Legendary R&B singer and Rock and Roll Hall of Fame member Bobby Womack has died, according to multiple reports. He was 70.
Rolling Stone and The Hollywood Reporter both report Womack died Wednesday, citing confirmation from Womack’s record label, XL Recordings. The label’s Facebook page and Twitter account on Friday night featured an image of Womack, with the caption, “Long live Bobby Womack.”
No official cause of death was given, though Womack was said to have been suffering from both colon cancer and diabetes.
Womack began his career in the 1960s with his three brothers, performing as the singing group The Valentinos, first signed by the legendary singer and producer Sam Cooke to his own SAR records label. Their 1964 hit “It’s All Over Now” was covered that same year by The Rolling Stones, who also scored a hit with the song.
After a few years as a session musician, Womack released his first R&B solo album in 1968, titled Fly Me to the Moon, and several more through the early 1970s. His hits included “Lookin’ for a Love” with The Valentinos, and the solo hits “That’s the Way I Feel About Cha,” ”Woman’s Gotta Have It” and others. After a lull, 1981 saw his career briefly take off again with the hit single “If You Think You’re Lonely Now.”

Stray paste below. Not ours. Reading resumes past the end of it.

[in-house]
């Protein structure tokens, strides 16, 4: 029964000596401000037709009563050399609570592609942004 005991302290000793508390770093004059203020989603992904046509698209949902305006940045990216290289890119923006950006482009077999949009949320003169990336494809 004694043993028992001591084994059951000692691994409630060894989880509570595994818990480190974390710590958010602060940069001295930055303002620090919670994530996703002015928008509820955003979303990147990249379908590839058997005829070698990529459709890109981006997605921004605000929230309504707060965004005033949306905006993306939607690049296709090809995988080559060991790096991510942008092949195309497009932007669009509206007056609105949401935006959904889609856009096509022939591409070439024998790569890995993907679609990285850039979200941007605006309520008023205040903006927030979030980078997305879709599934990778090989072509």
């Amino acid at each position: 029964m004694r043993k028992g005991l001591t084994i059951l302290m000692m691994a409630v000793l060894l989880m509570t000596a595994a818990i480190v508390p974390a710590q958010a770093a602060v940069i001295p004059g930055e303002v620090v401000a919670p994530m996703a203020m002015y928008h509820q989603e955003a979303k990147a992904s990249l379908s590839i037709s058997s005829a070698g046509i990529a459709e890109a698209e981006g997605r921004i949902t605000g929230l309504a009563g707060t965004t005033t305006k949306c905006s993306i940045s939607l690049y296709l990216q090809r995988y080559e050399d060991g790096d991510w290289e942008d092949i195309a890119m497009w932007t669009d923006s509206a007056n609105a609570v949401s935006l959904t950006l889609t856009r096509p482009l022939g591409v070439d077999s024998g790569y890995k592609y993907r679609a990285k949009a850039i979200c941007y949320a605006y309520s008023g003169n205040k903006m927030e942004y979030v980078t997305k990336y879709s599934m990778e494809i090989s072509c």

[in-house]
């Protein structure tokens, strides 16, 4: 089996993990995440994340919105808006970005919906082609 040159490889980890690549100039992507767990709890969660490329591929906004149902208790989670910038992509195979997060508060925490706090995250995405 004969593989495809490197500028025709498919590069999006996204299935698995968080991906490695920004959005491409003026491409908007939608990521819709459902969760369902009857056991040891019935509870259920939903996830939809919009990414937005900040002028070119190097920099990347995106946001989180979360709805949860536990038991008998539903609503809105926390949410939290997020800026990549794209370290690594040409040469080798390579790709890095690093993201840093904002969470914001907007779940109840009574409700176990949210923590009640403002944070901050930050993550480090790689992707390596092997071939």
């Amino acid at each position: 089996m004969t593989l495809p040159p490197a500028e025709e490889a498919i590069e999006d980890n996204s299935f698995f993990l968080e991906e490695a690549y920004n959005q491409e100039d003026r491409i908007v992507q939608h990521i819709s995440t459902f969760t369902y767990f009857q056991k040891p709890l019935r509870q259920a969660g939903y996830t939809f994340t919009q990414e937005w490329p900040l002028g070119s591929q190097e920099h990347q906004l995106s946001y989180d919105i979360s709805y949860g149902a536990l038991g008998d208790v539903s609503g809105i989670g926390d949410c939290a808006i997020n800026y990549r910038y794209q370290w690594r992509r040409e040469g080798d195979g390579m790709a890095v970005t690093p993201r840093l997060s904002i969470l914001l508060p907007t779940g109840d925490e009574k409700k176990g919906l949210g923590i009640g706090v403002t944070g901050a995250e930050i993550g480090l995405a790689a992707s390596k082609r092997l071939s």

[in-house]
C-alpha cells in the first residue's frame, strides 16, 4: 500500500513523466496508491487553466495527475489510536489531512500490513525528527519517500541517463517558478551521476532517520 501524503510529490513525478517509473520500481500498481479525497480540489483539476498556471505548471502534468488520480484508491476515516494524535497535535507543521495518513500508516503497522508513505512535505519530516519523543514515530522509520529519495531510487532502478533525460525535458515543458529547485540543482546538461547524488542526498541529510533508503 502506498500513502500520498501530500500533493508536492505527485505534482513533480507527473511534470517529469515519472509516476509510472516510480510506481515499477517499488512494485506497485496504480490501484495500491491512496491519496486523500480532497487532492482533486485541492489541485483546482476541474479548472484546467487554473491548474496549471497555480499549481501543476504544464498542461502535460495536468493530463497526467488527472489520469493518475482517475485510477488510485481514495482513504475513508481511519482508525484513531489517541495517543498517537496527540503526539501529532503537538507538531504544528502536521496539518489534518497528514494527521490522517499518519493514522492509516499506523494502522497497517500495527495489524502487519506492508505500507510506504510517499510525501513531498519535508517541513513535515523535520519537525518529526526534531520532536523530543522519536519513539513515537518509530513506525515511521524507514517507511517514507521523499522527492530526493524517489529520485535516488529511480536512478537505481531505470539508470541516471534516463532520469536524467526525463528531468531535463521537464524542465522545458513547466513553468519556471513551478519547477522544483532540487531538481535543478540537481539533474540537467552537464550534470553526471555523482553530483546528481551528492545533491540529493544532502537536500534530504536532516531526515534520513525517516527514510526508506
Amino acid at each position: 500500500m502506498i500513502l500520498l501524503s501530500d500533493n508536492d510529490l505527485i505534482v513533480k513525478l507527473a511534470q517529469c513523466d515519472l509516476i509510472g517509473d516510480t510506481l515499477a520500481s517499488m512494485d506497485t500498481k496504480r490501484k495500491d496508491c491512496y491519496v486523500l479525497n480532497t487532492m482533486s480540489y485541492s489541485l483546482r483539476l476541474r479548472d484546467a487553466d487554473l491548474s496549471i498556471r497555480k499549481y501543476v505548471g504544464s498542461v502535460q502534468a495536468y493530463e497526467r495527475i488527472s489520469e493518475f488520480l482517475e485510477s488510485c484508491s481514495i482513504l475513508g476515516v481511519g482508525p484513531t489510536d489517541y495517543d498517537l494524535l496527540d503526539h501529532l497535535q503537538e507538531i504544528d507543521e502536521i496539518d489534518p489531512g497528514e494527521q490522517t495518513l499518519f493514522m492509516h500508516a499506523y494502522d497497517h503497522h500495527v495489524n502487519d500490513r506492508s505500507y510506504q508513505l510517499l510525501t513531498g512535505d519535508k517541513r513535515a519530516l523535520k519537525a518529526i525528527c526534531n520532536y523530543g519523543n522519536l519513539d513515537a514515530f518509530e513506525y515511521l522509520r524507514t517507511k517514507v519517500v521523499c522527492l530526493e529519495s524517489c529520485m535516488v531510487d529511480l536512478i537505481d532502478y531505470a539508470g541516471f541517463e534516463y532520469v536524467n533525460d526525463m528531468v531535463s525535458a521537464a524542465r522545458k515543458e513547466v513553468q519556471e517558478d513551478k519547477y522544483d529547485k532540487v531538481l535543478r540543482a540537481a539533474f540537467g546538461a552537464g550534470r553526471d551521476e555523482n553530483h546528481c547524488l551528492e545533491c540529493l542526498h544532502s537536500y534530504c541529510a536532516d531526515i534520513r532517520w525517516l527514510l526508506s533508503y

Womack struggled with substance abuse throughout the 1980s, and suffered from various health issues over the years. He was inducted into the Rock and Roll Hall of Fame in 2009, and as recently as 2012, released the critically-acclaimed album The Bravest Man in the Universe.
The Rolling Stones paid tribute to Womack with a note on their official website, writing, “Bobby Womack was a huge influence on us. He was a true pioneer of soul and R&B, whose voice and songwriting touched millions. On stage, his presence was formidable. His talents put him up there with the greats. We will remember him, first and foremost, as a friend.”
Ten years after the Stones recorded “It’s All Over Now,” Womack collaborated with Stones guitarist Ronnie Wood on his second solo album. In 1986, Womack sang backing vocals on the band’s hit cover version of the Bob & Earl song “Harlem Shuffle.”
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